Likewise, heirs may need to pay capital gains tax if selling any inherited property that may have appreciated in value. The capital gains tax is a tax that applies to the growth in value of investments at the time those assets are sold. For example, if someone inherits a house worth $200,000.00 and later sells it for $250,000.00, that person will need to pay capital gains tax on the $50,000.00 difference.
How does the Generation-Skipping Transfer tax work?
The Generation-Skipping Transfer Tax (or GSST) is a tax applicable to transfers of property (through gift or by inheritance) to a beneficiary who is at least 37 ½ years younger than the donor. It was designed as a way to stop donors from transferring large sums to their grandchildren without paying any taxes. The GSST has the same exemption threshold as the Estate and Gift taxes – 11.70 million. Any transfers above that threshold will likely be subject to the flat GSST rate of 40%, which leaves the vast majority of the estates in the country exempt from paying GSST.
Are there other taxes I need to keep in mind for my estate plans?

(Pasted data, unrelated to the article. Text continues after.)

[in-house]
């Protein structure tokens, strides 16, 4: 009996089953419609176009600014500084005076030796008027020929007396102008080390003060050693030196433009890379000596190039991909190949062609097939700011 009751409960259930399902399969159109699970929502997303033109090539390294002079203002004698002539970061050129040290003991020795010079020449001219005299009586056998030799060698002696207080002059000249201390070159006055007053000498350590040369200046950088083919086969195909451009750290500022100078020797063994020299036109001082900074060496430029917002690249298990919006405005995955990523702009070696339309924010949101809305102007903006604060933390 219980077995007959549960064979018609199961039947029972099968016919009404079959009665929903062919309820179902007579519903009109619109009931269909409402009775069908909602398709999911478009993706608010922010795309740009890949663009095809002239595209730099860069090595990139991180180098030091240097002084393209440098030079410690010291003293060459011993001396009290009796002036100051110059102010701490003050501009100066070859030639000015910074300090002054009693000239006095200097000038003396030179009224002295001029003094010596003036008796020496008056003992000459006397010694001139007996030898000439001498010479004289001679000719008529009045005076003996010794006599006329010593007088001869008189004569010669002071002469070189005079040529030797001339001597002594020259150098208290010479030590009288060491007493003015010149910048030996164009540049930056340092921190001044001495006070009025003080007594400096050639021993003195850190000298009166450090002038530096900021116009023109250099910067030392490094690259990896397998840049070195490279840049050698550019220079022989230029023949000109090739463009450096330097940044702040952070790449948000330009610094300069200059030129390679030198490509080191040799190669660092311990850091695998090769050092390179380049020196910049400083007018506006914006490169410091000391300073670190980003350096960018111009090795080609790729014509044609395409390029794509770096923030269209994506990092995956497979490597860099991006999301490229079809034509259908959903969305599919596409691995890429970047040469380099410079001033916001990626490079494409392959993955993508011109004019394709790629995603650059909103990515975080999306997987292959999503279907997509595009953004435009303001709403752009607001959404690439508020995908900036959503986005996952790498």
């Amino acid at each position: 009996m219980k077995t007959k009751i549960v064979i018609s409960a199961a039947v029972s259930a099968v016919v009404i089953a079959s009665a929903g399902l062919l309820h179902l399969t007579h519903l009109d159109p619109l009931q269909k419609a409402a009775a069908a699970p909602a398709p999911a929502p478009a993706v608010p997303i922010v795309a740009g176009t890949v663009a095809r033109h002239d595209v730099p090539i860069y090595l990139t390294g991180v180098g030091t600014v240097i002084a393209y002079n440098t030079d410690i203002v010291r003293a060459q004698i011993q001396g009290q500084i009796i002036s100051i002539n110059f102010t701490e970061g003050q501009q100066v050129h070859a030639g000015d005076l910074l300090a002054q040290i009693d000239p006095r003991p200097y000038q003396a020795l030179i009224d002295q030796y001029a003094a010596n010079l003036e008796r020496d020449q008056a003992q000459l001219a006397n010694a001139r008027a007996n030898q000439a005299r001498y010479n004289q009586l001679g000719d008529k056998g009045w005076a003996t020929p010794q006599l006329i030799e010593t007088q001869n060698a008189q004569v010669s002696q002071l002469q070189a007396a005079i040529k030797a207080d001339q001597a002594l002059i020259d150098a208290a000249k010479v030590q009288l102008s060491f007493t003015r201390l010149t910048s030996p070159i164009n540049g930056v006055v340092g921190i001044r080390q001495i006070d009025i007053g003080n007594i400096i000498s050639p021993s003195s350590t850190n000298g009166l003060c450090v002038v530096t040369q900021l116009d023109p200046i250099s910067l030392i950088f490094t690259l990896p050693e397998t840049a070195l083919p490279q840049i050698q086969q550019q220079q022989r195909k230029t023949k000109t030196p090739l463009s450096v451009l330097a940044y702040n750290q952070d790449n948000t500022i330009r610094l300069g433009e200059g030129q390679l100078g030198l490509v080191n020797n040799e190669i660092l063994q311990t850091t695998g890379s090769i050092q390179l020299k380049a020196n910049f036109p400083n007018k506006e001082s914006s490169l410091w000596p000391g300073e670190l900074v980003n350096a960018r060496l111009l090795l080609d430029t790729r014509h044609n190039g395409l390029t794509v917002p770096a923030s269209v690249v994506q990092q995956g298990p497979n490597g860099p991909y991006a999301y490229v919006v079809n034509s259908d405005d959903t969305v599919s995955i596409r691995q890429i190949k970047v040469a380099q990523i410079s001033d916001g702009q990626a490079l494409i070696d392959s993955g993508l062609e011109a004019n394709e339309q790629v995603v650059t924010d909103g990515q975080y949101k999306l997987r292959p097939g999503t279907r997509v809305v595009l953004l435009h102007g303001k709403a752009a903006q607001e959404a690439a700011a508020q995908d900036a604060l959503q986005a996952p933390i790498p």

Yes, there are four other types of taxes you may want to know about. Not every estate will be subject to all of these taxes, but it is important to have an understanding of what they are and whether they may apply to your estate.
- Net Investment Income Tax: a 3.8% surtax applicable to income earned from investments. Only the income that lies above the thresholds outlined by the IRS will be required to pay net investment income tax. Estates and most trusts are subject to this tax if the income of the estate or trust exceeds a very low threshold (as of 2021 the threshold is only $13,100). With proper planning this tax may often be eliminated.
- State and Local taxes: As of 2021, 13 states in the U.S. levy estate taxes. When planning your estate, check if your state and local government require payment of any estate or inheritance taxes. Additionally, estates and trusts are subject to state income taxes – and sometimes there may be income tax liability in multiple states.
- Business Income tax: if an estate includes assets (such as rental properties or a family business), it may be required to pay business income tax.
- Payroll tax: in the case of a decedent that was employed and receiving paychecks, the final paycheck may or may not be subject to payroll taxes depending on whether it is issued in the same year or the following year following the death. Sometimes the estate or trust may have to pay payroll taxes too. For example, if the client has employed caretakers or home health workers, then payroll taxes will need to be paid.
As you can see, taxation rules pertaining to estates can be quite confusing. At Boyd & Boyd, P.C. our attorneys can help you understand these complexities and give you advice so you can employ the best strategies to reduce the amount of tax to which your estate may be subject. Contact us today for a free strategy session.